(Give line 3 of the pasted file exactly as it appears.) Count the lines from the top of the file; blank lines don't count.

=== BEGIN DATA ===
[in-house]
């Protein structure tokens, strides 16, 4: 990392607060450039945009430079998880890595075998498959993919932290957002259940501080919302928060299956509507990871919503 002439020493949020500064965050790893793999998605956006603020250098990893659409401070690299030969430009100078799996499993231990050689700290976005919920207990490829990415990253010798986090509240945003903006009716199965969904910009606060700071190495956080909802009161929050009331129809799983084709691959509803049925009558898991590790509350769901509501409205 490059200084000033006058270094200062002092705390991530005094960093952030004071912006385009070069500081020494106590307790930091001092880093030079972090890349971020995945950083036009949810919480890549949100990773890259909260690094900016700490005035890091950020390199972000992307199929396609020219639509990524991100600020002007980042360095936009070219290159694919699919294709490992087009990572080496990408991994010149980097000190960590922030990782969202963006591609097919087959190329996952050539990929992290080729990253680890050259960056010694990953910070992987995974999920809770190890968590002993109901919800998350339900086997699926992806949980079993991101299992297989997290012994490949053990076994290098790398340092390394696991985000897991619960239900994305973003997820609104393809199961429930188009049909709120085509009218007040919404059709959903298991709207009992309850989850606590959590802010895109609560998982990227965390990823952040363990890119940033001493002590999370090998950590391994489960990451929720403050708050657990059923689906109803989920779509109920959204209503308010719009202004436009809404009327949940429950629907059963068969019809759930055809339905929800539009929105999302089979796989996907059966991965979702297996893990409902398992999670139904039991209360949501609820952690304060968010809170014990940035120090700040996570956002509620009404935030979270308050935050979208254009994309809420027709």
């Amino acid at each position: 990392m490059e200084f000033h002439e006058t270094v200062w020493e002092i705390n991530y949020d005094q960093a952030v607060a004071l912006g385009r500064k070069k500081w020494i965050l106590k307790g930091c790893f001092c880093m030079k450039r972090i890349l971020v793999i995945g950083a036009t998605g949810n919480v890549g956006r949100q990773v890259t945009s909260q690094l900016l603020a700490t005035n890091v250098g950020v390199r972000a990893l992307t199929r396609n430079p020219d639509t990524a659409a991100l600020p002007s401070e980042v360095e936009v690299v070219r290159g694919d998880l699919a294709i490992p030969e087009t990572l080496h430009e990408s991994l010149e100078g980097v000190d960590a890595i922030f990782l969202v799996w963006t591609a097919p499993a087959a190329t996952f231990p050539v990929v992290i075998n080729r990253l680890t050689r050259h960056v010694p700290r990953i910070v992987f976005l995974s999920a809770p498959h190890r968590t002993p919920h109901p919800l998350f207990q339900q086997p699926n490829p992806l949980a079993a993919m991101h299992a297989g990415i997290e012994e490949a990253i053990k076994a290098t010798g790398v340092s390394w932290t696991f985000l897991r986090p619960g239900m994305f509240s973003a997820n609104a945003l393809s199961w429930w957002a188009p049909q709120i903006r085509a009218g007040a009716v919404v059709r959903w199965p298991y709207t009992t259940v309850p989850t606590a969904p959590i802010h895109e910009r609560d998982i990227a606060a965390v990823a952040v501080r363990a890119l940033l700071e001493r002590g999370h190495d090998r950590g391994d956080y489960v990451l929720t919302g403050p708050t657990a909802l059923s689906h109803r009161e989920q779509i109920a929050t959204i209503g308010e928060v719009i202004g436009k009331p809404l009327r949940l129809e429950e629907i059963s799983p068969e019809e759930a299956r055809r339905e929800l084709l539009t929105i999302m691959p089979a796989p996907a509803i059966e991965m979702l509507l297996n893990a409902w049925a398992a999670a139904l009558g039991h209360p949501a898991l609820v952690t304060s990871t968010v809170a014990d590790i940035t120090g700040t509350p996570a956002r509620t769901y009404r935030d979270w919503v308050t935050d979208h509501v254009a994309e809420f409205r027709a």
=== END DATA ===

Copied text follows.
């Amino acid at each position: 990392m490059e200084f000033h002439e006058t270094v200062w020493e002092i705390n991530y949020d005094q960093a952030v607060a004071l912006g385009r500064k070069k500081w020494i965050l106590k307790g930091c790893f001092c880093m030079k450039r972090i890349l971020v793999i995945g950083a036009t998605g949810n919480v890549g956006r949100q990773v890259t945009s909260q690094l900016l603020a700490t005035n890091v250098g950020v390199r972000a990893l992307t199929r396609n430079p020219d639509t990524a659409a991100l600020p002007s401070e980042v360095e936009v690299v070219r290159g694919d998880l699919a294709i490992p030969e087009t990572l080496h430009e990408s991994l010149e100078g980097v000190d960590a890595i922030f990782l969202v799996w963006t591609a097919p499993a087959a190329t996952f231990p050539v990929v992290i075998n080729r990253l680890t050689r050259h960056v010694p700290r990953i910070v992987f976005l995974s999920a809770p498959h190890r968590t002993p919920h109901p919800l998350f207990q339900q086997p699926n490829p992806l949980a079993a993919m991101h299992a297989g990415i997290e012994e490949a990253i053990k076994a290098t010798g790398v340092s390394w932290t696991f985000l897991r986090p619960g239900m994305f509240s973003a997820n609104a945003l393809s199961w429930w957002a188009p049909q709120i903006r085509a009218g007040a009716v919404v059709r959903w199965p298991y709207t009992t259940v309850p989850t606590a969904p959590i802010h895109e910009r609560d998982i990227a606060a965390v990823a952040v501080r363990a890119l940033l700071e001493r002590g999370h190495d090998r950590g391994d956080y489960v990451l929720t919302g403050p708050t657990a909802l059923s689906h109803r009161e989920q779509i109920a929050t959204i209503g308010e928060v719009i202004g436009k009331p809404l009327r949940l129809e429950e629907i059963s799983p068969e019809e759930a299956r055809r339905e929800l084709l539009t929105i999302m691959p089979a796989p996907a509803i059966e991965m979702l509507l297996n893990a409902w049925a398992a999670a139904l009558g039991h209360p949501a898991l609820v952690t304060s990871t968010v809170a014990d590790i940035t120090g700040t509350p996570a956002r509620t769901y009404r935030d979270w919503v308050t935050d979208h509501v254009a994309e809420f409205r027709a």